Faith is not something that someone else can increase for you, so Jesus could not have increased his disciples’ faith just because they asked him to. Faith is something you have to increase yourself. You increase it by your choices, just like you decrease it by your choices.
When a soul enters a body, it’s given a measure of faith. This is the capacity to be obedient to laws that God’s written on our hearts. Everyone knows those laws, though most people ignore them. Each time we ignore the laws written on our hearts, our faith decreases. But each time we heed those laws, our faith increases.
We born-agains have an even greater potential to increase our faith because of our one-on-one relationship with God through his spirit. We don’t have to guess whether or not we’re doing God’s will, we can know for sure simply by knowing scripture or asking God directly. This is why Jesus’ faith was so strong. He knew scripture, he had a one-on-one relationship with God, and he always chose to do God’s will.
Many people confuse faith with belief or a set of beliefs, but these are not faith. Your faith is intensely personal and entirely unique to you. It’s quantifiable and measureable. You’ve built it over the course of your lifetime. Every time you choose to do God’s will, you expand it. Every time you choose not to do God’s will, you shrink it.
OK, you say. I get it. I understand faith, and I understand how I can increase my faith. But why is faith so important? And why did Jesus always get in his disciples’ faces about their lack of faith?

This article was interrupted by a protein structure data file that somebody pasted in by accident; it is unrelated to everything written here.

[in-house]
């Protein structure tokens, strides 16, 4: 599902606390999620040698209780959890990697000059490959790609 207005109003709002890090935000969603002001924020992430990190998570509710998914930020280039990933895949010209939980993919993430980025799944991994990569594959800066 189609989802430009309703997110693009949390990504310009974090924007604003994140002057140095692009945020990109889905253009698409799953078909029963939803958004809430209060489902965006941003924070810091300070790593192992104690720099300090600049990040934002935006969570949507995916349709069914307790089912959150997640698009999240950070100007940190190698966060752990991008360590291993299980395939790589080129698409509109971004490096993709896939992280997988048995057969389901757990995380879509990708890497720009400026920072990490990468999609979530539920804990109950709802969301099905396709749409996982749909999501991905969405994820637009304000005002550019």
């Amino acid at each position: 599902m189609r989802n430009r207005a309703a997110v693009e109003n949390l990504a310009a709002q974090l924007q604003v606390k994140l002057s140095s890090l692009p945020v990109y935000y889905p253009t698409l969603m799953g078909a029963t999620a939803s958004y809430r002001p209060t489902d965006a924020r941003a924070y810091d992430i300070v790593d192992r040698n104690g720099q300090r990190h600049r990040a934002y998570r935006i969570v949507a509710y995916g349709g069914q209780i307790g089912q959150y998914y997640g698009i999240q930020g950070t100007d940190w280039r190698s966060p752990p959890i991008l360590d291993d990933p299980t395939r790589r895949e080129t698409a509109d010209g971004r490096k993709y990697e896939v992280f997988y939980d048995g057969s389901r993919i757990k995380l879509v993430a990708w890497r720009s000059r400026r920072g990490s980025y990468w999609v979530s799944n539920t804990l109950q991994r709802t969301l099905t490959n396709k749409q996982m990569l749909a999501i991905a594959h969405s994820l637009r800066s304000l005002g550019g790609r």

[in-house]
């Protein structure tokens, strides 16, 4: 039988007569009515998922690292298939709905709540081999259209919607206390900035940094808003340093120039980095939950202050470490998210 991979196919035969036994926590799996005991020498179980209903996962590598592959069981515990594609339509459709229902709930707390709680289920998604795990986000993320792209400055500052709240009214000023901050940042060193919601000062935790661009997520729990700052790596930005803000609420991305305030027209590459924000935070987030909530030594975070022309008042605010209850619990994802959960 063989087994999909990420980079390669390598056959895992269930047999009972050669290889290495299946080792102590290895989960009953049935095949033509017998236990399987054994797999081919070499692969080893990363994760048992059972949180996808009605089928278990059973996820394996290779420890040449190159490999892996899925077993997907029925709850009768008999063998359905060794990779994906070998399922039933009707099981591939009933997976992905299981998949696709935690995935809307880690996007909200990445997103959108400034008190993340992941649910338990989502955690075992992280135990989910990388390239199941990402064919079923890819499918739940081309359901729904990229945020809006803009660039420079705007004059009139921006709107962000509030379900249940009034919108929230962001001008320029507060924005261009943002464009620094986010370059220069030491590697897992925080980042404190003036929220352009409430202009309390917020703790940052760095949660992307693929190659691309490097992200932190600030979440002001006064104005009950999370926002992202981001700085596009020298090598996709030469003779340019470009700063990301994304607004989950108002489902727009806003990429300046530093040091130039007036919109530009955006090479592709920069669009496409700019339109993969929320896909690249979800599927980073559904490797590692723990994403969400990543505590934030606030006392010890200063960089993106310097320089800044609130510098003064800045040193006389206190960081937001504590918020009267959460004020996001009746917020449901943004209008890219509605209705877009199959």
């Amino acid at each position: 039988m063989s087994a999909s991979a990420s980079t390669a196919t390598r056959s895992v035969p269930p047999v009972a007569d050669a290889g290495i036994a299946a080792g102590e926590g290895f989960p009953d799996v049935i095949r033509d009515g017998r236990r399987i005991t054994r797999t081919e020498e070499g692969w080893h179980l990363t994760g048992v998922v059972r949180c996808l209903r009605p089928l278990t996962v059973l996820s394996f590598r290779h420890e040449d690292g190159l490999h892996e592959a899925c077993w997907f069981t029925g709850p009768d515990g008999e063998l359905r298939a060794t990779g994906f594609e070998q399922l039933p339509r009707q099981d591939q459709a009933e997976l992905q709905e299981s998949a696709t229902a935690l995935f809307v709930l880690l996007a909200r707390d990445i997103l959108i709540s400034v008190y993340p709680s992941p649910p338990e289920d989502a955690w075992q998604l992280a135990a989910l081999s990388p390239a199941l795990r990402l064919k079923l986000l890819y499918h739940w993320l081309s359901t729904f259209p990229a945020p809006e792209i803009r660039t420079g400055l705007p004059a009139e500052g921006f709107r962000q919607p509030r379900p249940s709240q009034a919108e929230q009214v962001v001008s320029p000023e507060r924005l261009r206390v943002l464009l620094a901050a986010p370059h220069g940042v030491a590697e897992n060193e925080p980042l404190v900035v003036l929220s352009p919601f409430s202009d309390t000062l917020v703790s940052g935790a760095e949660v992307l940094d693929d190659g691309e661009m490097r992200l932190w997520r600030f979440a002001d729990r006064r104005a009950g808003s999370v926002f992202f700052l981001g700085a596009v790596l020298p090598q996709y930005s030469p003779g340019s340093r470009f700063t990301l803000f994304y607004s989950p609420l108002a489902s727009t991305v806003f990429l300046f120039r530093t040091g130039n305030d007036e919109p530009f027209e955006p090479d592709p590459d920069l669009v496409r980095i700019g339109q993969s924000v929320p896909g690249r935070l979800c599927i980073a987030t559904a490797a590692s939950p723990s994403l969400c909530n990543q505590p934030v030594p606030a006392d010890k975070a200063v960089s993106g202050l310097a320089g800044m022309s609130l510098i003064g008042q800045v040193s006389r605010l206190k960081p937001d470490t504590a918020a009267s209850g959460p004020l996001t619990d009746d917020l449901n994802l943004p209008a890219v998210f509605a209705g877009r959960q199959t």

We know faith is important because Jesus told us it was. We need great faith not to move mountains but to have the best possible relationship we can with God. The greater our faith, the closer we grow to God; the closer we grow to God, the greater our faith.
And here’s the kicker – the closer we grow to God, the more God can work through us in the world.
This is why having great faith is so important. This is why not only knowing God’s will but choosing to do it is so very, very, very important.
God works through the strength of our faith. God loves through the strength of our faith. God makes the world more endurable through the strength of our faith. God brings people back to him through the strength of our faith.
People of great faith can do great things not by their own power, but by God’s.
We are all gifted with an equal measure of faith. How great that initial measure of faith grows depends on the choices we make in our lives. The more we choose God’s way, the greater our faith grows, and the closer we grow to God; the closer we grow to God, the more likely we are to choose God’s way, which in turn increases our faith, and so on, and so on. This is how faith grows exponentially.
This is also how a thing as tiny as a grain of mustard seed can turn into a great spreading tree, through which God spiritually feeds and shelters his loved ones.
There are two types of words: the ones you speak, and the ones you mean.
You know what I’m talking about. You can say something or write something, but inside you’re thinking something quite different, maybe even the opposite.